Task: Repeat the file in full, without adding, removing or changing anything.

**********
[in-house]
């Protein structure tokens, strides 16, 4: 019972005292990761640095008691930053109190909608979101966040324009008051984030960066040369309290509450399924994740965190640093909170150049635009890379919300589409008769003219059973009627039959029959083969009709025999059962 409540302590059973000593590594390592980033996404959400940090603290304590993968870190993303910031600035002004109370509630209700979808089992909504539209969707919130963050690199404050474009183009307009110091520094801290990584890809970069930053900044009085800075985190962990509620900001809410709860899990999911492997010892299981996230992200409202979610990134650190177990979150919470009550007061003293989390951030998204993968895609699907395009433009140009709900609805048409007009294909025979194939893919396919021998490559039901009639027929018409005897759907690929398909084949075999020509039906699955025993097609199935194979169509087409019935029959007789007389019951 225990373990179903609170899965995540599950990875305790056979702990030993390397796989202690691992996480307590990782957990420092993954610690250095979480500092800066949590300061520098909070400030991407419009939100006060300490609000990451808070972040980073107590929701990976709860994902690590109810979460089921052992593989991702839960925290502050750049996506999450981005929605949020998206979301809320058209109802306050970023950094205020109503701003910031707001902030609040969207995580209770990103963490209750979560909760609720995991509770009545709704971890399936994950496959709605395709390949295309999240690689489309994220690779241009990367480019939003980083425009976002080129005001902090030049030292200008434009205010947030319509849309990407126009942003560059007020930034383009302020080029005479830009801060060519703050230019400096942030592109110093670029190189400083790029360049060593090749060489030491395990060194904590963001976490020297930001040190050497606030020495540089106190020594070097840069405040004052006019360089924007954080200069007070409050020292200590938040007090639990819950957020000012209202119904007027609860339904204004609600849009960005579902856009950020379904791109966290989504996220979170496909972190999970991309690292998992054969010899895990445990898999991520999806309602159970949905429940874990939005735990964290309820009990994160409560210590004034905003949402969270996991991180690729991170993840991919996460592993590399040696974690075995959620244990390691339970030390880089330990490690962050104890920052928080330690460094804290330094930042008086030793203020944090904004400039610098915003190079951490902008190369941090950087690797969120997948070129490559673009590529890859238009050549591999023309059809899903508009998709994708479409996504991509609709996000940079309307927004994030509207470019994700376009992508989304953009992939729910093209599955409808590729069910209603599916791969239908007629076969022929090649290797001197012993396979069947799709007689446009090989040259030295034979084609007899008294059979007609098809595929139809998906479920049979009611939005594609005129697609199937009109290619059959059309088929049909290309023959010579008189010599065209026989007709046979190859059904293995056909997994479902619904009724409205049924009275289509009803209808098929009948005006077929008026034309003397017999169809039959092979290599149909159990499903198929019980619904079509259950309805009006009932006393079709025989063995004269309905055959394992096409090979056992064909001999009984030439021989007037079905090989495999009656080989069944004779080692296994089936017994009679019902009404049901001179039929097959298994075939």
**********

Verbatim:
[in-house]
């Protein structure tokens, strides 16, 4: 019972005292990761640095008691930053109190909608979101966040324009008051984030960066040369309290509450399924994740965190640093909170150049635009890379919300589409008769003219059973009627039959029959083969009709025999059962 409540302590059973000593590594390592980033996404959400940090603290304590993968870190993303910031600035002004109370509630209700979808089992909504539209969707919130963050690199404050474009183009307009110091520094801290990584890809970069930053900044009085800075985190962990509620900001809410709860899990999911492997010892299981996230992200409202979610990134650190177990979150919470009550007061003293989390951030998204993968895609699907395009433009140009709900609805048409007009294909025979194939893919396919021998490559039901009639027929018409005897759907690929398909084949075999020509039906699955025993097609199935194979169509087409019935029959007789007389019951 225990373990179903609170899965995540599950990875305790056979702990030993390397796989202690691992996480307590990782957990420092993954610690250095979480500092800066949590300061520098909070400030991407419009939100006060300490609000990451808070972040980073107590929701990976709860994902690590109810979460089921052992593989991702839960925290502050750049996506999450981005929605949020998206979301809320058209109802306050970023950094205020109503701003910031707001902030609040969207995580209770990103963490209750979560909760609720995991509770009545709704971890399936994950496959709605395709390949295309999240690689489309994220690779241009990367480019939003980083425009976002080129005001902090030049030292200008434009205010947030319509849309990407126009942003560059007020930034383009302020080029005479830009801060060519703050230019400096942030592109110093670029190189400083790029360049060593090749060489030491395990060194904590963001976490020297930001040190050497606030020495540089106190020594070097840069405040004052006019360089924007954080200069007070409050020292200590938040007090639990819950957020000012209202119904007027609860339904204004609600849009960005579902856009950020379904791109966290989504996220979170496909972190999970991309690292998992054969010899895990445990898999991520999806309602159970949905429940874990939005735990964290309820009990994160409560210590004034905003949402969270996991991180690729991170993840991919996460592993590399040696974690075995959620244990390691339970030390880089330990490690962050104890920052928080330690460094804290330094930042008086030793203020944090904004400039610098915003190079951490902008190369941090950087690797969120997948070129490559673009590529890859238009050549591999023309059809899903508009998709994708479409996504991509609709996000940079309307927004994030509207470019994700376009992508989304953009992939729910093209599955409808590729069910209603599916791969239908007629076969022929090649290797001197012993396979069947799709007689446009090989040259030295034979084609007899008294059979007609098809595929139809998906479920049979009611939005594609005129697609199937009109290619059959059309088929049909290309023959010579008189010599065209026989007709046979190859059904293995056909997994479902619904009724409205049924009275289509009803209808098929009948005006077929008026034309003397017999169809039959092979290599149909159990499903198929019980619904079509259950309805009006009932006393079709025989063995004269309905055959394992096409090979056992064909001999009984030439021989007037079905090989495999009656080989069944004779080692296994089936017994009679019902009404049901001179039929097959298994075939």